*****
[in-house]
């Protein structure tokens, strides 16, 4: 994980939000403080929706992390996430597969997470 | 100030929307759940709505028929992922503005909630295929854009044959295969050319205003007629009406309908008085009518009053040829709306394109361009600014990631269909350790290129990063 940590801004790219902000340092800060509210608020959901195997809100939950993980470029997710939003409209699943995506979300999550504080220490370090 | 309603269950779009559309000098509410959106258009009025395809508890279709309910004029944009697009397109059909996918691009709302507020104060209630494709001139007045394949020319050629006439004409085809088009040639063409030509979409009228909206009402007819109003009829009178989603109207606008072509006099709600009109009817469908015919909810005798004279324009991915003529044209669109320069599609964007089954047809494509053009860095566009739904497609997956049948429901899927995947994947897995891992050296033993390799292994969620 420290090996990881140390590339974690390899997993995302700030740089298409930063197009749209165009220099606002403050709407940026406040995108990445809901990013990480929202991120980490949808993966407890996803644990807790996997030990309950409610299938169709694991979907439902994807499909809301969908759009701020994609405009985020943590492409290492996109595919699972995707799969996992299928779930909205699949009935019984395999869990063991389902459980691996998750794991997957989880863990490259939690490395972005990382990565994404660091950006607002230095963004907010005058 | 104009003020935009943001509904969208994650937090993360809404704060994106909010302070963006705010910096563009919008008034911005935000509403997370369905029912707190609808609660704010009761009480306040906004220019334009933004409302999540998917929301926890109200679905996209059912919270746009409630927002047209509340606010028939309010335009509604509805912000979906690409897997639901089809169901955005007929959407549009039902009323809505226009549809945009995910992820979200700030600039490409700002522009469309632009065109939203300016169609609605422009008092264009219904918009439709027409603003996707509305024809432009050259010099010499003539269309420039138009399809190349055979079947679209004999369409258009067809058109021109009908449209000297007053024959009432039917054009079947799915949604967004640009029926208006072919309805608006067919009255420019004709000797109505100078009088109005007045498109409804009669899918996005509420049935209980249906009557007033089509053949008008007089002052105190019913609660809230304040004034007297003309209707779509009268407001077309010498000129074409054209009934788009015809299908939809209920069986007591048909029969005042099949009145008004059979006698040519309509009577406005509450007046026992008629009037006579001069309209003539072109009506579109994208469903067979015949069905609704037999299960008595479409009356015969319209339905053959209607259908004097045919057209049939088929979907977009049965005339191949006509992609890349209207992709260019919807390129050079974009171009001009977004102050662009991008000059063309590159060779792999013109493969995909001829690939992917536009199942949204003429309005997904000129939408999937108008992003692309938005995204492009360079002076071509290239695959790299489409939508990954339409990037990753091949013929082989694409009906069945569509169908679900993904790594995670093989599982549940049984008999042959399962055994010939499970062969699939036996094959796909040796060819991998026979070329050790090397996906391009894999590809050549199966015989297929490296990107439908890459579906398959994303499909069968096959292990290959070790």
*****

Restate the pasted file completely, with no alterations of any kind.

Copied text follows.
[in-house]
């Protein structure tokens, strides 16, 4: 994980939000403080929706992390996430597969997470 | 100030929307759940709505028929992922503005909630295929854009044959295969050319205003007629009406309908008085009518009053040829709306394109361009600014990631269909350790290129990063 940590801004790219902000340092800060509210608020959901195997809100939950993980470029997710939003409209699943995506979300999550504080220490370090 | 309603269950779009559309000098509410959106258009009025395809508890279709309910004029944009697009397109059909996918691009709302507020104060209630494709001139007045394949020319050629006439004409085809088009040639063409030509979409009228909206009402007819109003009829009178989603109207606008072509006099709600009109009817469908015919909810005798004279324009991915003529044209669109320069599609964007089954047809494509053009860095566009739904497609997956049948429901899927995947994947897995891992050296033993390799292994969620 420290090996990881140390590339974690390899997993995302700030740089298409930063197009749209165009220099606002403050709407940026406040995108990445809901990013990480929202991120980490949808993966407890996803644990807790996997030990309950409610299938169709694991979907439902994807499909809301969908759009701020994609405009985020943590492409290492996109595919699972995707799969996992299928779930909205699949009935019984395999869990063991389902459980691996998750794991997957989880863990490259939690490395972005990382990565994404660091950006607002230095963004907010005058 | 104009003020935009943001509904969208994650937090993360809404704060994106909010302070963006705010910096563009919008008034911005935000509403997370369905029912707190609808609660704010009761009480306040906004220019334009933004409302999540998917929301926890109200679905996209059912919270746009409630927002047209509340606010028939309010335009509604509805912000979906690409897997639901089809169901955005007929959407549009039902009323809505226009549809945009995910992820979200700030600039490409700002522009469309632009065109939203300016169609609605422009008092264009219904918009439709027409603003996707509305024809432009050259010099010499003539269309420039138009399809190349055979079947679209004999369409258009067809058109021109009908449209000297007053024959009432039917054009079947799915949604967004640009029926208006072919309805608006067919009255420019004709000797109505100078009088109005007045498109409804009669899918996005509420049935209980249906009557007033089509053949008008007089002052105190019913609660809230304040004034007297003309209707779509009268407001077309010498000129074409054209009934788009015809299908939809209920069986007591048909029969005042099949009145008004059979006698040519309509009577406005509450007046026992008629009037006579001069309209003539072109009506579109994208469903067979015949069905609704037999299960008595479409009356015969319209339905053959209607259908004097045919057209049939088929979907977009049965005339191949006509992609890349209207992709260019919807390129050079974009171009001009977004102050662009991008000059063309590159060779792999013109493969995909001829690939992917536009199942949204003429309005997904000129939408999937108008992003692309938005995204492009360079002076071509290239695959790299489409939508990954339409990037990753091949013929082989694409009906069945569509169908679900993904790594995670093989599982549940049984008999042959399962055994010939499970062969699939036996094959796909040796060819991998026979070329050790090397996906391009894999590809050549199966015989297929490296990107439908890459579906398959994303499909069968096959292990290959070790």